Soldiers among most vulnerable to HIV
Saturday 27 March 2004
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AFRICA: Soldiers among most vulnerable to HIV

JOHANNESBURG, 20 February (PLUSNEWS) - Tough, gun-toting soldiers remain one of the groups most vulnerable to HIV/AIDS in Africa. According to US National Intelligence Council and UN estimates, between 10 and 60 percent of military personnel are HIV positive.

"African militaries, trained to defend their borders against foreign enemies, are under attack from a far more insidious foe," said a recent report by the family planning NGO, Population Services International (PSI). "The stealthy AIDS virus can decimate their armies as surely as any human invaders."

PSI's prevention programmes, targeted at the military and uniformed services, are based on strategies promoting partner reduction, correct and consistent condom use, knowing one's status through voluntary counseling and testing (VCT), increased self-risk perception and the reduction of stigma towards HIV-positive people.

The PSI programmes are underway in Namibia, Mozambique and the Democratic Republic of Congo (DRC), with funding from the US Department of Defence and the US Agency for International Development.

PSI's affiliate in Namibia, the Social Marketing Association (SMA), runs an "edutainment" programme that reaches thousands of soldiers across the country with information on how they can change their behavior to avoid HIV and STIs. Part of these efforts has included an educational film: "Remember Elphias".

The film, which was distributed to all Namibian military bases, emphasises that soldiers' social and sexual activities affect not only them but also their families. SMA is already working on the sequel.

Another facet of the SMA project is a drop-in centre that offers VCT and outreach assistance to soldiers in home-based care.

In Mozambique, PSI supplies military bases with condoms, and also provides them to bars and retail outlets in the vicinity of the bases. This year they will implement VCT at the bases and hospitals.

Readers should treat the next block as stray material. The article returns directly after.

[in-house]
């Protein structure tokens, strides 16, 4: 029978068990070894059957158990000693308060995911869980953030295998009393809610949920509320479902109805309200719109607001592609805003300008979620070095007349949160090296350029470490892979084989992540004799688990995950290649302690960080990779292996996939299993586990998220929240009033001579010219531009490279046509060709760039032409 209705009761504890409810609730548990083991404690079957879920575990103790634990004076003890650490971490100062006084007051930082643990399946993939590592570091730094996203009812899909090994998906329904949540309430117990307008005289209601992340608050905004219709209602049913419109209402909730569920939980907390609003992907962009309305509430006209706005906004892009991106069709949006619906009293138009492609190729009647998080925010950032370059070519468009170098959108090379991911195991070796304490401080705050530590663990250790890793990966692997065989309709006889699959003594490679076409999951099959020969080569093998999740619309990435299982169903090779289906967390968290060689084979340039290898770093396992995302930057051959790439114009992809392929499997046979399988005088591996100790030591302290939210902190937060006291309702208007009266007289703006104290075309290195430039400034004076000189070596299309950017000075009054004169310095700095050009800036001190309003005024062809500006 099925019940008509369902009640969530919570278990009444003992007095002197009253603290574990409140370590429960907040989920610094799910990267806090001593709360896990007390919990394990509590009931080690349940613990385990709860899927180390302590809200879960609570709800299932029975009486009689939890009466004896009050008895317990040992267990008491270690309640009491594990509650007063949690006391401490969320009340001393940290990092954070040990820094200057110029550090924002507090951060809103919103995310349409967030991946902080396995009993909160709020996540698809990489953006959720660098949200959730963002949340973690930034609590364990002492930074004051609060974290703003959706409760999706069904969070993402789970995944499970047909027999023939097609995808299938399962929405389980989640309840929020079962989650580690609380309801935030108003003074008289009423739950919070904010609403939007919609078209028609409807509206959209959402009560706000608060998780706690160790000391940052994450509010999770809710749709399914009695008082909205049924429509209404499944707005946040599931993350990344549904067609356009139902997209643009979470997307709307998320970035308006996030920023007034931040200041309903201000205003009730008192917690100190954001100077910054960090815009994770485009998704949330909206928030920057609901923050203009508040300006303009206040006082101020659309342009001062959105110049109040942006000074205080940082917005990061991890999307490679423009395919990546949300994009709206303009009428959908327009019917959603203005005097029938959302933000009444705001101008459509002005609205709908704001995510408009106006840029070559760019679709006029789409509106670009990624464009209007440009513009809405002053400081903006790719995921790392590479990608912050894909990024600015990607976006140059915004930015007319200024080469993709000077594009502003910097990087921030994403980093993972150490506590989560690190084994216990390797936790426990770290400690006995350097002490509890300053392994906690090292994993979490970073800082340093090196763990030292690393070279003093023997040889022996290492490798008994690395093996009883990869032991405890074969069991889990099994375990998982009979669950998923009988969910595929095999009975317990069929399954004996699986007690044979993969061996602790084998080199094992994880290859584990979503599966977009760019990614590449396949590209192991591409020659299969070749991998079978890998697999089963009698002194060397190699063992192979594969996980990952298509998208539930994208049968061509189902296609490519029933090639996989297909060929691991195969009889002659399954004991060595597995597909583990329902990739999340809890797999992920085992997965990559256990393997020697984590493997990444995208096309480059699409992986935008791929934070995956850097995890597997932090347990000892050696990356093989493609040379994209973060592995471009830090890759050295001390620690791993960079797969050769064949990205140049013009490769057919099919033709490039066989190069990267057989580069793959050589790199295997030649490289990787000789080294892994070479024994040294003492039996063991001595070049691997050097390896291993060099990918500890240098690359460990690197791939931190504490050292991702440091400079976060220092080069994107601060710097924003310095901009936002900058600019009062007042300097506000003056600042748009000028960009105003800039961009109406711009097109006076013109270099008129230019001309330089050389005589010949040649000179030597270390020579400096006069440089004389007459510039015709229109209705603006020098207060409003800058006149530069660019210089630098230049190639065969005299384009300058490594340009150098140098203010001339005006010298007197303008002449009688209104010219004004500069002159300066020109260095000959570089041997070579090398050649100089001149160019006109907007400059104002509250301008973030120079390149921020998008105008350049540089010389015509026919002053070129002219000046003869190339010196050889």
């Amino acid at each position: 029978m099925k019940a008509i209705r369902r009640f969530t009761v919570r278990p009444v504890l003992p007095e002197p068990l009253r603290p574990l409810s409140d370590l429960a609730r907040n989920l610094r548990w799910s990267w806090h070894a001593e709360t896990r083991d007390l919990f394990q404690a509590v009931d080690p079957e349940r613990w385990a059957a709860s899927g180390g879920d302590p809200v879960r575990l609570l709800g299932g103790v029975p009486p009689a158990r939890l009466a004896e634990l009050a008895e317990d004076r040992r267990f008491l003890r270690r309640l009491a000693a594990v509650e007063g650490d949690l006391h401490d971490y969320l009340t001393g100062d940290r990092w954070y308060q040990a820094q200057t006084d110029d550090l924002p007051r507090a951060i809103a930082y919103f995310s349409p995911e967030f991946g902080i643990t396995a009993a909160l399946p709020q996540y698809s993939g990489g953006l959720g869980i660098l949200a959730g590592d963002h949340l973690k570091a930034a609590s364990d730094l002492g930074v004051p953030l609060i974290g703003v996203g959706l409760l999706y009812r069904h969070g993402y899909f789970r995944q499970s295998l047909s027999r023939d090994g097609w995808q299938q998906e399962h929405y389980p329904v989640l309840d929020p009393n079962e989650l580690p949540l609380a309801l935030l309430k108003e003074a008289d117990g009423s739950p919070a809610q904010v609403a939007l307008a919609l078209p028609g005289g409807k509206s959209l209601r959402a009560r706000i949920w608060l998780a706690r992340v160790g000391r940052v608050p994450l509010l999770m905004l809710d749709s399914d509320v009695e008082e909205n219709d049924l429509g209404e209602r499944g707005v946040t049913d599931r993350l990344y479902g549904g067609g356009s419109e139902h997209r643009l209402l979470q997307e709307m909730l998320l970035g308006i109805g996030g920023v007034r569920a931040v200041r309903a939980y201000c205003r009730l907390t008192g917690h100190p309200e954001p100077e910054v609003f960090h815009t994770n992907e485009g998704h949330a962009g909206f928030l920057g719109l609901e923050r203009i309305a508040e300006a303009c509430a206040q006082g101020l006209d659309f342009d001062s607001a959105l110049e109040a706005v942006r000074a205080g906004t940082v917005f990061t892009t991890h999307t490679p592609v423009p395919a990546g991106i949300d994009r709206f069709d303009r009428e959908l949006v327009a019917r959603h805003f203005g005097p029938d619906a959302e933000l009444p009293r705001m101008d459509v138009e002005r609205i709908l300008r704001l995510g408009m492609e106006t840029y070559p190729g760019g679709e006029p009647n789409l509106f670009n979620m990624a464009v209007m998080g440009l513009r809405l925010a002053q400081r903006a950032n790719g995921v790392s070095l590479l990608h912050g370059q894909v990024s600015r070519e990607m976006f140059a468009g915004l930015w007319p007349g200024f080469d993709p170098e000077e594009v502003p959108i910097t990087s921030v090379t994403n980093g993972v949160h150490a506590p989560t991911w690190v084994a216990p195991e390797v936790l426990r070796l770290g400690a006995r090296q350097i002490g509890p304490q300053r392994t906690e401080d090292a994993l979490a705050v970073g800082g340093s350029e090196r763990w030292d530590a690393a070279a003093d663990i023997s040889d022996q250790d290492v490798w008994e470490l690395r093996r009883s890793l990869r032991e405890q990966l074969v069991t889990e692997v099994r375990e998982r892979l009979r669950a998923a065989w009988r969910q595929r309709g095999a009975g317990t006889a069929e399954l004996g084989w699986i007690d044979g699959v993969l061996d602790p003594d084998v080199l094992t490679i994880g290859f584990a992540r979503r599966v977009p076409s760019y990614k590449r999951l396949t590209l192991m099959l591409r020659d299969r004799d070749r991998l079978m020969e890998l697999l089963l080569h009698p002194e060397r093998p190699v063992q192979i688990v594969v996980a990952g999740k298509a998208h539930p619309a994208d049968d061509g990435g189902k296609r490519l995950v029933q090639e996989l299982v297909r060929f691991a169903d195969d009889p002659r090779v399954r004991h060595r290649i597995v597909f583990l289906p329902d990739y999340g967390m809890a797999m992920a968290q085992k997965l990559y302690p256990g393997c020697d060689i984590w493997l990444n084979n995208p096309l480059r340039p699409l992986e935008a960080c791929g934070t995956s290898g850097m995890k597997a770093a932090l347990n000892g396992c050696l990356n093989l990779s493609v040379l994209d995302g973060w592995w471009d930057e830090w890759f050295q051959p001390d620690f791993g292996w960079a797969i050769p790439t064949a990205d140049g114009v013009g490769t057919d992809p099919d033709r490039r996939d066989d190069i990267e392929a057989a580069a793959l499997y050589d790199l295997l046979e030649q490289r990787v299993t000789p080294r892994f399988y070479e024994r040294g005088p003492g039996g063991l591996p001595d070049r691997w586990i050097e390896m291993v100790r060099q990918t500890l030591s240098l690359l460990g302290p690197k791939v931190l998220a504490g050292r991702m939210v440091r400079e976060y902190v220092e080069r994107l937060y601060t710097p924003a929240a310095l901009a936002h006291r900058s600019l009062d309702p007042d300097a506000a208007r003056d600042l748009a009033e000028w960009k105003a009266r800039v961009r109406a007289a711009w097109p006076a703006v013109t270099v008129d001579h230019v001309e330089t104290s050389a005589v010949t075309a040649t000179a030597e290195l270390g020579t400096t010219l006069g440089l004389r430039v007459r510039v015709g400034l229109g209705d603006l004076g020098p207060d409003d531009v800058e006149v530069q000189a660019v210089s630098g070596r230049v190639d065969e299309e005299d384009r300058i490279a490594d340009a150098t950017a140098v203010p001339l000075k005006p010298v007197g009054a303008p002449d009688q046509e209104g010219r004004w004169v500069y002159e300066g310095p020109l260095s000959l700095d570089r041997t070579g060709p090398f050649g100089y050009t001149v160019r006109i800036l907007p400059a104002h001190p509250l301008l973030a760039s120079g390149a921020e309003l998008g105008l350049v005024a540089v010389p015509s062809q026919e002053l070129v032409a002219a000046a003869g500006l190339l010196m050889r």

In the DRC, PSI has established condom wholesalers at the largest military base, Camp Kokolo, and five other military and police camps. With the aim of expanding the behaviour change achieved at Kokolo to other sites, military peer educators have been trained in using visual aids, role-play and discussions that encourage soldiers to "be prepared and protected".

"The weakening and death of millions of people from HIV is anticipated to have a serious effect on the security and stability of high-prevalence countries and regions. With escalating rates of military personnel infected, armed forces could face a reduction in combat readiness and mobilisation difficulties, making the country vulnerable to rebel groups, coups and even foreign invasion," PSI reported.

UNAIDS has estimated that in peacetime, soldiers run a risk of HIV infection two to five times greater than civilians. In times of conflict, with large-scale population movements and war brutalising human relationships and encouraging sexual violence, soldiers can pose a serious HIV risk to the rest of society.

Probably the single most important factor contributing to HIV infection among military personnel is being posting away from their communities and families for long periods of time. Besides freeing them from traditional social controls, and absence from their regular sexual partners, it encourages the growth of sex industries around military bases, where safe sex is not always practiced.

[ENDS]

Recent AFRICA Reports

Interview with Hilda Tadria, regional gender advisor at ECA, 26/Mar/04
Rights groups protest possible US threat to AIDS drug access, 26/Mar/04
IRIN PlusNews Weekly Issue 174, 26 March 2004, 26/Mar/04
Interview with researcher Paul Harvey on humanitarian aid and HIV, 24/Mar/04
UN Volunteers funds NGO programme to sensitise Pygmies on HIV/AIDS, 23/Mar/04

PARTNERS

PlusNews is produced under the banner of RHAIN, the Southern African Regional HIV/AIDS Information Network. RHAIN's members currently include:

  • UNAIDS

  • IRIN

  • Inter Press Service (IPS)

  • SAfAIDS

  • PANOS

  • Health Systems Trust

  • Health & Development
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  • GTZ/Afronets


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